The Department of Energy has been without an assistant secretary in charge of nuclear cleanup for about four years. However, now that a qualified candidate has been nominated, Sen. Ron Wyden, D-Ore., said he will block her appointment if DOE does not address whistleblower and other concerns he has with Hanford’s vitrification plant.
So, what he is really doing is delaying the hiring of the one person who could provide the leadership he wants and move the cleanup effort forward.
That makes zero sense.
Unless, of course, his actual goal is political posturing — which may be the case considering he has attached two amendments to the National Defense Authorization Act, which the Senate is considering.
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He said his threat to block the appointment of Monica Regalbuto, a leader of DOE’s environmental management program, is not a judgment of her qualifications, but rather “an insistence that needed changes at Hanford cannot be put off any longer.”
Wyden wants to handle that by requiring DOE to hire an engineering firm to help oversee the completion of the vitrification plant at Hanford. This “owner agent” would be a full-time watchdog looming over Bechtel’s construction plans and progress.
Gary Petersen, vice president of federal programs at the Tri-City Development Council, said adding another level of oversight and bureaucracy at the vitrification plant is not necessary, likely will add more delays and take money away from the cleanup effort.
The oversight at Bechtel is many layered already, Petersen said.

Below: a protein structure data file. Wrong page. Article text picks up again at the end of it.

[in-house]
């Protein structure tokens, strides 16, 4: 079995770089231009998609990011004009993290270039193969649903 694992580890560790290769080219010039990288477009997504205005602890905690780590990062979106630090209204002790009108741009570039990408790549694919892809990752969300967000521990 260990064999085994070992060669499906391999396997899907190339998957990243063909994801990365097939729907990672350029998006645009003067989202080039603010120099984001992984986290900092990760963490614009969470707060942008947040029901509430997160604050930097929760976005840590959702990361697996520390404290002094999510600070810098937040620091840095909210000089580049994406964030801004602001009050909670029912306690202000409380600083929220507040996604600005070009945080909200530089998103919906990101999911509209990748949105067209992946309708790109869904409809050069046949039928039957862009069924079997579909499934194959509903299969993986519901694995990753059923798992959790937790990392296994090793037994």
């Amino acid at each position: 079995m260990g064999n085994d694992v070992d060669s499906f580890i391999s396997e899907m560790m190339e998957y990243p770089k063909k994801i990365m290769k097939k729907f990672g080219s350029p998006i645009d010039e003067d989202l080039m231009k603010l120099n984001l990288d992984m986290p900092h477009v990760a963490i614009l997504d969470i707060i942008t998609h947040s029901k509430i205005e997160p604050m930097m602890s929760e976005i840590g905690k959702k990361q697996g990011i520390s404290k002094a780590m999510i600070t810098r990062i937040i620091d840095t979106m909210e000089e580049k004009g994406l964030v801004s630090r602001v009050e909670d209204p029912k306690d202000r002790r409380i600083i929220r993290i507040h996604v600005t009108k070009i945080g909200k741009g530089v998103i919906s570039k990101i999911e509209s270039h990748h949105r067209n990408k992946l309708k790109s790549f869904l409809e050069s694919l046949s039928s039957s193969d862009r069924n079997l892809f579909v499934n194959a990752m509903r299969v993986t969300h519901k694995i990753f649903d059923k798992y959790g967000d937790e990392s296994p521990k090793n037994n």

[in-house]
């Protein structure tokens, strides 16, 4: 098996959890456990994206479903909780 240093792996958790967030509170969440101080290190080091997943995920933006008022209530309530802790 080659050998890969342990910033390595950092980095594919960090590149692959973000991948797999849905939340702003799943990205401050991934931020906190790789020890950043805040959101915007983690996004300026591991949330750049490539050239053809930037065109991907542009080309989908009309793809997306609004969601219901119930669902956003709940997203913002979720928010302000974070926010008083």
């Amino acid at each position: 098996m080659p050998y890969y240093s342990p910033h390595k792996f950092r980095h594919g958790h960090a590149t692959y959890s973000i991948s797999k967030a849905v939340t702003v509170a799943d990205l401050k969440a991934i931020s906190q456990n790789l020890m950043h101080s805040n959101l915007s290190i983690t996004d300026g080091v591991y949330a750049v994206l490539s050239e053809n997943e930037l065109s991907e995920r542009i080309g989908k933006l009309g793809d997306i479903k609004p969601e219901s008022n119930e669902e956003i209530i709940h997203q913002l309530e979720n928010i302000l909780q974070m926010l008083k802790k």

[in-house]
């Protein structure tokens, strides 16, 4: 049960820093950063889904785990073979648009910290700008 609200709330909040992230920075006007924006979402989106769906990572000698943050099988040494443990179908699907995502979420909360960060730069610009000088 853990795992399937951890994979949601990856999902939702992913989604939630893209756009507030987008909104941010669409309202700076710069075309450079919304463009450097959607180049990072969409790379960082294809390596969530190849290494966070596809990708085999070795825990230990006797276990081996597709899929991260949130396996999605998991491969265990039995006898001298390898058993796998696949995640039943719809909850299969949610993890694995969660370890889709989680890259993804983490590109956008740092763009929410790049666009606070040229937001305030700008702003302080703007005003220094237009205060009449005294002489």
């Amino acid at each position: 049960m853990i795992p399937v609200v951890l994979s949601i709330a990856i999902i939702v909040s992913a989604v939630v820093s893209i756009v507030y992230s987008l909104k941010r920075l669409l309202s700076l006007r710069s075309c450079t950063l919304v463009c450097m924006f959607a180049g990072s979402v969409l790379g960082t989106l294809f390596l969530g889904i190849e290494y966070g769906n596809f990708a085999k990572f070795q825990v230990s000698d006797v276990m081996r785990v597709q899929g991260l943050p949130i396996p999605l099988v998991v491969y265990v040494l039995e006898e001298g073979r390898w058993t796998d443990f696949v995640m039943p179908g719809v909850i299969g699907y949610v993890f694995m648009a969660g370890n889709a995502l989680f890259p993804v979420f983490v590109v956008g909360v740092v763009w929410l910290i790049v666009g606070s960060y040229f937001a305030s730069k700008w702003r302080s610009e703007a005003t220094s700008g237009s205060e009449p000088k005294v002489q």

In addition to Bechtel’s own monitoring system, other agencies that review Bechtel’s work include the Defense Nuclear Facilities Safety Board, the U.S. Government Accountability Office, the DOE Office of Inspector General and the DOE Hanford Office of River Protection.
Petersen said Wyden’s idea to add an owner agent to the supervision at the vitrification plant is counterproductive, and likely would be expensive.
Besides, whatever firm is hired to be the owner agent would find it in its best interest to dog Bechtel as long as possible so it can keep its contract.
In addition to more oversight at the vitrification plant, Wyden also wants whistleblowers at the Hanford site to be able to go to the new owner agent with their concerns, regardless of whether they are federal employees or employees of site contractors.
During her Senate interview, Regalbuto said she believes that every DOE and contractor worker should feel free to raise concerns. “The whistleblower program is what keeps us honest,” she said.
Wyden’s threat to block Regalbuto’s appointment goes against what he says he wants — progress at Hanford.
He’s expecting change before agreeing to put someone in charge who could make it happen. That’s just backward and accomplishes nothing.